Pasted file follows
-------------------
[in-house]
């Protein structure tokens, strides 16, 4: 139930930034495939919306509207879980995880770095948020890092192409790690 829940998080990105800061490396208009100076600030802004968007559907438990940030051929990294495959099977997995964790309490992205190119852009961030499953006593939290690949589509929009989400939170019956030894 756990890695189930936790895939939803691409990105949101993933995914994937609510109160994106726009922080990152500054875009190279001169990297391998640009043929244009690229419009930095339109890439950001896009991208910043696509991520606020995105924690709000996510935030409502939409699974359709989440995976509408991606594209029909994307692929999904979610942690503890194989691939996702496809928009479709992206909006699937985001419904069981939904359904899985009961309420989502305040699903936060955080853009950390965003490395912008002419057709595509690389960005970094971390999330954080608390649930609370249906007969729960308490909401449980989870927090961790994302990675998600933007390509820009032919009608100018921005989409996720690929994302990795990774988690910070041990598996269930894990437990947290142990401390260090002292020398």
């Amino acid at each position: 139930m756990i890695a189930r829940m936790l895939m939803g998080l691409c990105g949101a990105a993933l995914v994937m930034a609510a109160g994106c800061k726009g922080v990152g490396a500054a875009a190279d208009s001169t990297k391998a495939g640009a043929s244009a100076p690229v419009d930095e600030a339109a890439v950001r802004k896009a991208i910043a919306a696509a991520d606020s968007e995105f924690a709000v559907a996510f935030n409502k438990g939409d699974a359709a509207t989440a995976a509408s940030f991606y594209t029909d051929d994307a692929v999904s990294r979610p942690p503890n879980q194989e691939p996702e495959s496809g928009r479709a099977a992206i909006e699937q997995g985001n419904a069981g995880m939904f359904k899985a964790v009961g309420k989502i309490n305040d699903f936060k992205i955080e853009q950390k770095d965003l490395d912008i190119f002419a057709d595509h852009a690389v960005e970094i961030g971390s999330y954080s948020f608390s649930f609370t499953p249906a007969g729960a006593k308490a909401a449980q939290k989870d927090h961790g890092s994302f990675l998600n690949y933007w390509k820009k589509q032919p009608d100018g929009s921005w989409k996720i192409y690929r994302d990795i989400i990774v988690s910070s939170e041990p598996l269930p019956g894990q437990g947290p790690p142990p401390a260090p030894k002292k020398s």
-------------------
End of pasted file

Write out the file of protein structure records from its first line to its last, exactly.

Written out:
[in-house]
């Protein structure tokens, strides 16, 4: 139930930034495939919306509207879980995880770095948020890092192409790690 829940998080990105800061490396208009100076600030802004968007559907438990940030051929990294495959099977997995964790309490992205190119852009961030499953006593939290690949589509929009989400939170019956030894 756990890695189930936790895939939803691409990105949101993933995914994937609510109160994106726009922080990152500054875009190279001169990297391998640009043929244009690229419009930095339109890439950001896009991208910043696509991520606020995105924690709000996510935030409502939409699974359709989440995976509408991606594209029909994307692929999904979610942690503890194989691939996702496809928009479709992206909006699937985001419904069981939904359904899985009961309420989502305040699903936060955080853009950390965003490395912008002419057709595509690389960005970094971390999330954080608390649930609370249906007969729960308490909401449980989870927090961790994302990675998600933007390509820009032919009608100018921005989409996720690929994302990795990774988690910070041990598996269930894990437990947290142990401390260090002292020398």
């Amino acid at each position: 139930m756990i890695a189930r829940m936790l895939m939803g998080l691409c990105g949101a990105a993933l995914v994937m930034a609510a109160g994106c800061k726009g922080v990152g490396a500054a875009a190279d208009s001169t990297k391998a495939g640009a043929s244009a100076p690229v419009d930095e600030a339109a890439v950001r802004k896009a991208i910043a919306a696509a991520d606020s968007e995105f924690a709000v559907a996510f935030n409502k438990g939409d699974a359709a509207t989440a995976a509408s940030f991606y594209t029909d051929d994307a692929v999904s990294r979610p942690p503890n879980q194989e691939p996702e495959s496809g928009r479709a099977a992206i909006e699937q997995g985001n419904a069981g995880m939904f359904k899985a964790v009961g309420k989502i309490n305040d699903f936060k992205i955080e853009q950390k770095d965003l490395d912008i190119f002419a057709d595509h852009a690389v960005e970094i961030g971390s999330y954080s948020f608390s649930f609370t499953p249906a007969g729960a006593k308490a909401a449980q939290k989870d927090h961790g890092s994302f990675l998600n690949y933007w390509k820009k589509q032919p009608d100018g929009s921005w989409k996720i192409y690929r994302d990795i989400i990774v988690s910070s939170e041990p598996l269930p019956g894990q437990g947290p790690p142990p401390a260090p030894k002292k020398s």